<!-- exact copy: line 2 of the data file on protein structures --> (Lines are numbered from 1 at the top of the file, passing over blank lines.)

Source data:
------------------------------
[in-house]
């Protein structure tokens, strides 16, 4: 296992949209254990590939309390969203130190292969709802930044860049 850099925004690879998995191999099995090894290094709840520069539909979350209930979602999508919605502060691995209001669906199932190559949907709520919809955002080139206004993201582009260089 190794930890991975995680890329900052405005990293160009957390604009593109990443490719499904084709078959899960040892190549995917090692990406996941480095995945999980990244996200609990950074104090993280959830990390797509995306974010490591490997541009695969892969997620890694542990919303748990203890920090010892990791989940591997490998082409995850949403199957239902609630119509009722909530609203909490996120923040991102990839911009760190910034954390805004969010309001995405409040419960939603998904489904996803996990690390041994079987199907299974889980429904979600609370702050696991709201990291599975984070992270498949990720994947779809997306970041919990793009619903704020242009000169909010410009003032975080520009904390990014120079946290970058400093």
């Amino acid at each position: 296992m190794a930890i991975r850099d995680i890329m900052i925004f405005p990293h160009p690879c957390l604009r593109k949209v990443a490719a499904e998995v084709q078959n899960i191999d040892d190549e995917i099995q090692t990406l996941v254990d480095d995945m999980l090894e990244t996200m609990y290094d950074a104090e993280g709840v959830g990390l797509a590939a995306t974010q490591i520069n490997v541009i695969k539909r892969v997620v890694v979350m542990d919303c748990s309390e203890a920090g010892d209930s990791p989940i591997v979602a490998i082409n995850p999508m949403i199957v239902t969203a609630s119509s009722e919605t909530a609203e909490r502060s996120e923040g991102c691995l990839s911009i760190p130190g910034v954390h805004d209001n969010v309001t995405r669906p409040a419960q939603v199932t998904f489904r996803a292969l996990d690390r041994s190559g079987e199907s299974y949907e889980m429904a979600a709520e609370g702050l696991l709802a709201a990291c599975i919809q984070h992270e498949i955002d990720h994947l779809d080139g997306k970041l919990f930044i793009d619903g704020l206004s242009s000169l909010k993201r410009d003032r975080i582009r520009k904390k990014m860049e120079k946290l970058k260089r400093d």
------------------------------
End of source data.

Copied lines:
């Protein structure tokens, strides 16, 4: 296992949209254990590939309390969203130190292969709802930044860049 850099925004690879998995191999099995090894290094709840520069539909979350209930979602999508919605502060691995209001669906199932190559949907709520919809955002080139206004993201582009260089 190794930890991975995680890329900052405005990293160009957390604009593109990443490719499904084709078959899960040892190549995917090692990406996941480095995945999980990244996200609990950074104090993280959830990390797509995306974010490591490997541009695969892969997620890694542990919303748990203890920090010892990791989940591997490998082409995850949403199957239902609630119509009722909530609203909490996120923040991102990839911009760190910034954390805004969010309001995405409040419960939603998904489904996803996990690390041994079987199907299974889980429904979600609370702050696991709201990291599975984070992270498949990720994947779809997306970041919990793009619903704020242009000169909010410009003032975080520009904390990014120079946290970058400093």